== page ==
Happy Halloween! Going Batty for Citizen Science

Sadly there don’t seem to be any scientifically valid citizen science projects about ghosts, poltergeists, hobgoblins, or werewolves.   There are, however plenty about that Halloween staple – the bat.

Bats get a bum wrap as blood sucking pests.  Nothing could further from the truth!   Bats are incredibly helpful to us humans because they are natural pollinators and pest controllers, but they are also an indicator species.  Indicator species are plants and animals that can be studied to give a snapshot of an ecosystem’s environmental health.

Here are a few ways that you as a citizen scientist can get involved with learning more about these amazing animals.

Bat Detective  – Zooniverse’s own bat project.  Bat calls are recorded by data collection citizen scientists and then uploaded on to the Bat Detective website.  Zooniverse volunteers classify the calls to give scientists a better idea about the distribution of these animals in Europe.

Alaska Bat Monitoring Program – Did you know that Alaska is home to five species of bats?   If you live in Alaska you can help the Alaska Department of Fish and Game collect learn more by making and sending in your observations of bats!

iBats (Indicator Bats Program) – This international effort recruits volunteers to record bat calls all around the world.  iBats is collaboration between the Zoological Society of London and the Bat Conservation Trust.

 

Know of other bat-related citizen science projects?  Please share them as a comment below!

 

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Introducing Darren McRoy – Zooniverse Community Builder!

darren

 

Back in August I wrote about our search for someone we were calling a ‘community builder,’ which I said was ‘the most important job in the Zooniverse.’ The position was created because of the rapid expansion of the project, and the plans we have for the next year or two, which will mean we may be able to create hundreds or thousands of new projects. If the Zooniverse isn’t constrained by the slow process of project-by-project development, then we need to rethink how we choose what is hosted on our platform, what gets promoted—and how we talk about such things. We need, in fact, to try and build a broader Zooniverse community, capable of taking the choice of projects out of our hands. At the same time, we want the tools we use to engage with this community to let everyone have a say, from new classifiers on a single project to those who roam freely across all of our Talk discussion boards.

As many of you will have already discovered, we’ve found someone we can help us with this process — Darren McRoy. Darren is a 2010 graduate of Northwestern University’s Medill School of Journalism. He has worked as a reporter and editor and is an experienced writer and communicator with a strong focus on developing online communities and strategic digital content. One of his first projects will be gathering and compiling the feedback that will inform the upcoming rebuild of the Talk discussion system. He will be a regular presence on the forums, responding to users’ comments and concerns and seeking opportunities to spur additional conversation. He will also be contributing some written content for Zooniverse projects, blogs, websites, etc. when needed, and giving feedback to the development team.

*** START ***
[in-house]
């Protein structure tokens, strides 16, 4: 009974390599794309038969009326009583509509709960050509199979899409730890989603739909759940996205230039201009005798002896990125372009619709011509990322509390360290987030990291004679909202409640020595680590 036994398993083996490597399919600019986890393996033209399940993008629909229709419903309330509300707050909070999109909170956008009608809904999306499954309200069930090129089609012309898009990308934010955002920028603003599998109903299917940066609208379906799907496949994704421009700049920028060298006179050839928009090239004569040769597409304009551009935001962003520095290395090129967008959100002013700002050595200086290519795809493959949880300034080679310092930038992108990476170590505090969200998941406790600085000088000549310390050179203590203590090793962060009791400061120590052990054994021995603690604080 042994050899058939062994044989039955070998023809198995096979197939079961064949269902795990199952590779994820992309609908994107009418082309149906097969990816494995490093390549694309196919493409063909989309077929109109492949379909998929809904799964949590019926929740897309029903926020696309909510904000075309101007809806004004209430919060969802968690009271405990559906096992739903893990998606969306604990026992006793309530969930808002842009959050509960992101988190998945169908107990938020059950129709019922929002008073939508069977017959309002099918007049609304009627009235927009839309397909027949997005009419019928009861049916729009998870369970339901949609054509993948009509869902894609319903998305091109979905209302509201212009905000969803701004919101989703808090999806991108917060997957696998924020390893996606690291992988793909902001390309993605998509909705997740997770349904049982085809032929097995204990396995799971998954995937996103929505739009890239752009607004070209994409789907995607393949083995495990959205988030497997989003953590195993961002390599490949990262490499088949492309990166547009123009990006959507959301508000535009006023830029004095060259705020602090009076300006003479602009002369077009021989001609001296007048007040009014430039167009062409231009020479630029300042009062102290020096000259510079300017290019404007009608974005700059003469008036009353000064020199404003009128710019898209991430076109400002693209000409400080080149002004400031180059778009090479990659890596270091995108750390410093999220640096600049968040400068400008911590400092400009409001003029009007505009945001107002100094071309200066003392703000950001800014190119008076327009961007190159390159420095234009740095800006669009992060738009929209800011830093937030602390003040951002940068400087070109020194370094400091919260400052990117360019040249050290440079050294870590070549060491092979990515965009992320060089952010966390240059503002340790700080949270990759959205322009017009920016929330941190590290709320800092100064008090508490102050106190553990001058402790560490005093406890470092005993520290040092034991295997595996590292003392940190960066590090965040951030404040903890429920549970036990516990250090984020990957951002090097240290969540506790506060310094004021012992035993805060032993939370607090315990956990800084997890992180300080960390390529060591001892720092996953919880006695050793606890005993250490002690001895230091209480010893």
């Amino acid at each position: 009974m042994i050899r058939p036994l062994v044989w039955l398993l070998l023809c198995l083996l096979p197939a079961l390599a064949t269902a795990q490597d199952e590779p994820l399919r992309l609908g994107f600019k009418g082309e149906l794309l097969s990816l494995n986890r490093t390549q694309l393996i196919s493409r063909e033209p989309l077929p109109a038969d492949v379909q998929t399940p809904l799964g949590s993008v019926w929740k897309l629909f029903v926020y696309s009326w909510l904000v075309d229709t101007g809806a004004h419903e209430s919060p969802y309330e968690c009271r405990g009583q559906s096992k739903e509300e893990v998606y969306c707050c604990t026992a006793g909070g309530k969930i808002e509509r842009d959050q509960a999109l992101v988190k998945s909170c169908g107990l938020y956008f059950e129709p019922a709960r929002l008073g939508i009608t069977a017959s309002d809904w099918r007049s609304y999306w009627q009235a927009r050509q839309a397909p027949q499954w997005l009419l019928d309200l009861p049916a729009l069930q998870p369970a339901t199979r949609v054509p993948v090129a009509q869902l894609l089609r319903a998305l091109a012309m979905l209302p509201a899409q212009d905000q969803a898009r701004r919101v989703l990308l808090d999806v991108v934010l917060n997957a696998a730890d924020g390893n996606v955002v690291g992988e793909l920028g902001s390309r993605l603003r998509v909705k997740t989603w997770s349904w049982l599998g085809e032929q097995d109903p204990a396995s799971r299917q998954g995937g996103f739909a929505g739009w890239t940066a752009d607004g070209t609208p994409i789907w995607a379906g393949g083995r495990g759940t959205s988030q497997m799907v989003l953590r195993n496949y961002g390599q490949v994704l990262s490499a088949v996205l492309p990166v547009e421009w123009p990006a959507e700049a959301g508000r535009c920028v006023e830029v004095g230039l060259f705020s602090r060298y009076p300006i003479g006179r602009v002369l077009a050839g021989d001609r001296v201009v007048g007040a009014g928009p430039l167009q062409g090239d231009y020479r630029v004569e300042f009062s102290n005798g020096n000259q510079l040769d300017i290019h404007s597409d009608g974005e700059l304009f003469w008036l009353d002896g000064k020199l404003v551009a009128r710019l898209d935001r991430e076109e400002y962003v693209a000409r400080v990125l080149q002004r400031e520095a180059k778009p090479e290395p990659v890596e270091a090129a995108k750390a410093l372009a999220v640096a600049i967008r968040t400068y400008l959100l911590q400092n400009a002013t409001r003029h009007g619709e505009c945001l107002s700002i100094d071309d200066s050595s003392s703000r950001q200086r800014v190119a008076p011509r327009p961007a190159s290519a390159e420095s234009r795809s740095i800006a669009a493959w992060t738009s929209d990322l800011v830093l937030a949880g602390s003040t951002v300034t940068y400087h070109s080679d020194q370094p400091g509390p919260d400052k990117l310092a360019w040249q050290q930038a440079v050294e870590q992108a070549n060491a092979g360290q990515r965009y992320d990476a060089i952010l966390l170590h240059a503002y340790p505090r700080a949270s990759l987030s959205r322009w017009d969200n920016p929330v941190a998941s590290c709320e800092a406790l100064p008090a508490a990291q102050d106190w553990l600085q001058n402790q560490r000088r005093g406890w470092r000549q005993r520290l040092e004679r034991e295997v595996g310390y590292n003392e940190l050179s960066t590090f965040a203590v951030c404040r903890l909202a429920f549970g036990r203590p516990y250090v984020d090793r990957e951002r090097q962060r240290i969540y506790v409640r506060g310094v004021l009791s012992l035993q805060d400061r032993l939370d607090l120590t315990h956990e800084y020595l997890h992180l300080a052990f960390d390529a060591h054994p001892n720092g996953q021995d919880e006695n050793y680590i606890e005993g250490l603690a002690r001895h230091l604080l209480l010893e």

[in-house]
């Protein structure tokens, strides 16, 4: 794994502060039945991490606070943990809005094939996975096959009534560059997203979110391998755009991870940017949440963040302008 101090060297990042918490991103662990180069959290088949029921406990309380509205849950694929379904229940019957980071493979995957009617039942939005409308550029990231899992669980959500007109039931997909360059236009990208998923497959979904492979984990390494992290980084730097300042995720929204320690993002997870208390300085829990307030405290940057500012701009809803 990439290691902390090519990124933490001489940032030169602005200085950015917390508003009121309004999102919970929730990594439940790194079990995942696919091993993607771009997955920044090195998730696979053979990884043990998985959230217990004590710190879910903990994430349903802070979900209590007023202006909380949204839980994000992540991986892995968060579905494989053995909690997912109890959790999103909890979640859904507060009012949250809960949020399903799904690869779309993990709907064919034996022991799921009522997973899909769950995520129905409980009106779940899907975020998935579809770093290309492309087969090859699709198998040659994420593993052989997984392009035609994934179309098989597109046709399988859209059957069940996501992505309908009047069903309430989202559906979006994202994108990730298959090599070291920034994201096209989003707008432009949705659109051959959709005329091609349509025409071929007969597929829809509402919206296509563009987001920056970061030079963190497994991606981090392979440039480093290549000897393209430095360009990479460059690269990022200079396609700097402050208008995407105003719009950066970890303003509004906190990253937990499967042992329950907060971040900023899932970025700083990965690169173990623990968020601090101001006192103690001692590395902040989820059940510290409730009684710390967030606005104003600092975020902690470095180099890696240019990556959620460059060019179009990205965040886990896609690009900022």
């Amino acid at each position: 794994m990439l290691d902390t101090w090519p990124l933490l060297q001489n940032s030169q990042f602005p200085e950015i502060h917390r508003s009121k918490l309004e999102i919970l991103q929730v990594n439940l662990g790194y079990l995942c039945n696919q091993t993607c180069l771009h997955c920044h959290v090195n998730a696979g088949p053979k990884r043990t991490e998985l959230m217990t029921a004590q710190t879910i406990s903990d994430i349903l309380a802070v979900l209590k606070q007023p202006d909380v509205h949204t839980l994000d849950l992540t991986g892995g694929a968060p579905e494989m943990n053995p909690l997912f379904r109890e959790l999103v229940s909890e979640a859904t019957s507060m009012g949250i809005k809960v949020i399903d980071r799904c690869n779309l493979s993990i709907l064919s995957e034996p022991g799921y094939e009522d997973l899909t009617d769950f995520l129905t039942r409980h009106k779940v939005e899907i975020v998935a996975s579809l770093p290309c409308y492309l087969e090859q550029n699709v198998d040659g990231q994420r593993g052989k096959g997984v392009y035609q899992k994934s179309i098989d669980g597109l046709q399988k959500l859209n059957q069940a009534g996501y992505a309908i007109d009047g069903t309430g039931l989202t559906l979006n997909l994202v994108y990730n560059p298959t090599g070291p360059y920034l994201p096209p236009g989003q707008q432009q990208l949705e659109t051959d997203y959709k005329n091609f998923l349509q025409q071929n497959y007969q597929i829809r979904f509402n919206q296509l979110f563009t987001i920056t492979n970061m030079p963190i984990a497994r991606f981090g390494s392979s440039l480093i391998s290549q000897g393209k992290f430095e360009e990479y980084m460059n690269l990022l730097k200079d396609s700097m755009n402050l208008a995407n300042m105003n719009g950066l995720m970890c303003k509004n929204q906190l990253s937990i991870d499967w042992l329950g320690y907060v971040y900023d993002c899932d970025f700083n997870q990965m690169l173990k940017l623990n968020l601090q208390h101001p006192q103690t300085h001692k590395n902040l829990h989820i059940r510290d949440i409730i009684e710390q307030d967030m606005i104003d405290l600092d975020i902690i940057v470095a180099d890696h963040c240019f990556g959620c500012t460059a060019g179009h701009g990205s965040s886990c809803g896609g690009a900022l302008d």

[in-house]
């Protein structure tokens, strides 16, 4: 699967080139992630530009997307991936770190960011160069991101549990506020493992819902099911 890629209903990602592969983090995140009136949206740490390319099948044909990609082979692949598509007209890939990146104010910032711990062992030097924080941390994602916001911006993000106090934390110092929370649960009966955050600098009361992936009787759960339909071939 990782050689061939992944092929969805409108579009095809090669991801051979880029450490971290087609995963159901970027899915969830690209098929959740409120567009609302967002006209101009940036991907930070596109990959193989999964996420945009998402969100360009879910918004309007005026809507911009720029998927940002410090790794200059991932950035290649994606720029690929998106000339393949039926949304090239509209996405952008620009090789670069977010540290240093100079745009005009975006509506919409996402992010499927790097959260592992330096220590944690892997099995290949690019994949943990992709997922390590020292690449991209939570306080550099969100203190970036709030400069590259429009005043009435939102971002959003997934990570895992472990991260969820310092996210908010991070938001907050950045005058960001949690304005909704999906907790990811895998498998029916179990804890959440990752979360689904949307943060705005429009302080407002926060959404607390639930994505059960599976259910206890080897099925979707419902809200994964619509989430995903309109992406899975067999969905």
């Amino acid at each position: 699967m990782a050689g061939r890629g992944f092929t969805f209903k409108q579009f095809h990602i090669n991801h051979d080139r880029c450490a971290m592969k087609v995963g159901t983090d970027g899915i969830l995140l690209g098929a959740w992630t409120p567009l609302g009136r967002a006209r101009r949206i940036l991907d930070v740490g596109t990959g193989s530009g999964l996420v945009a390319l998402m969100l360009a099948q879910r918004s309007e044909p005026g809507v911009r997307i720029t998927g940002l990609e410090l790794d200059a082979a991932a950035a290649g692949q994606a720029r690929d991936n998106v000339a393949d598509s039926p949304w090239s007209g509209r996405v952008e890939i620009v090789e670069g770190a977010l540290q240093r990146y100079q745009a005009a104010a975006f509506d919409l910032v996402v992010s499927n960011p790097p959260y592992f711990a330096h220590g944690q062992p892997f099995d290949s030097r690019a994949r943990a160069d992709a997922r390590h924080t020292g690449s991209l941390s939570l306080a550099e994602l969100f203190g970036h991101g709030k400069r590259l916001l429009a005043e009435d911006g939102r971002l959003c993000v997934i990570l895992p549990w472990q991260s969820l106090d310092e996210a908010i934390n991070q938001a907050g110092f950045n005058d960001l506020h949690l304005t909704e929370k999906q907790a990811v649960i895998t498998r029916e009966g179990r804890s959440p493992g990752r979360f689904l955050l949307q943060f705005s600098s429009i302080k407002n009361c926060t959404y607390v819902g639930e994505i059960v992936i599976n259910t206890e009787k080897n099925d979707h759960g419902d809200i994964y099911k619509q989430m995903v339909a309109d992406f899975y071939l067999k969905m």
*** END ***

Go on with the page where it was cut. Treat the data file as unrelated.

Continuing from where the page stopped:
You should see quite a lot of Darren, and we’d like to encourage you to talk to him if you have any questions, comments, concerns, or other feedback about the Zooniverse community. In particular, right now he is seeking feedback about how Talk can be improved to better serve both the science goals and the growing community of contributors and volunteers.

Darren can be reached via email at darren@zooniverse.org or DZM on Talk. Please feel free to contact him — he is looking forward to working with all of you!

Chris

We Need Us: Online Art, Powered by the Zooniverse

Screenshot 2014-10-09 12.08.31

The Zooniverse is the subject of a new artwork co-commissioned by the Open Data Institute (ODI) and The Space (a website for artists and audiences around the world to create and explore digital art). We Need Us is a ‘living’ dynamic artwork, powered by your activity on the Zooniverse, driven by the thriving mass of participation across various Zooniverse sites. You can learn more about it at www.thespace.org/weneedus

We Need Us has been created by artist Julie Freeman. She takes anonymised information from your clicks, counting the number of volunteers active on various Zooniverse projects, and classifications that you all create, every minute. She stores this in a new database as sets of values, while also recording the frequency of activity over an hour, a day, and a month. These sets of values create rhythms that are translated into moving shapes, and play different sounds.

The result is a set of living artworks – one for each of 10 Zooniverse projects – and more are on the way! The live data ensures constant change to the visual and sonic composition. The sounds are processed and manipulated just like the data.

Screenshot 2014-10-09 12.08.15

While many researchers have tried to analyse and understand the Zooniverse, We Need Us will be the first time someone has tackled the idea from the perspective of art. The Zooniverse community is an engine of discovery and a force unlike any other. We Need Us highlights its rhythms and patterns, showing how diverse and vibrant Zooniverse citizen scientists really are.

You can run the artwork in your web browser by visiting http://www.weneedus.org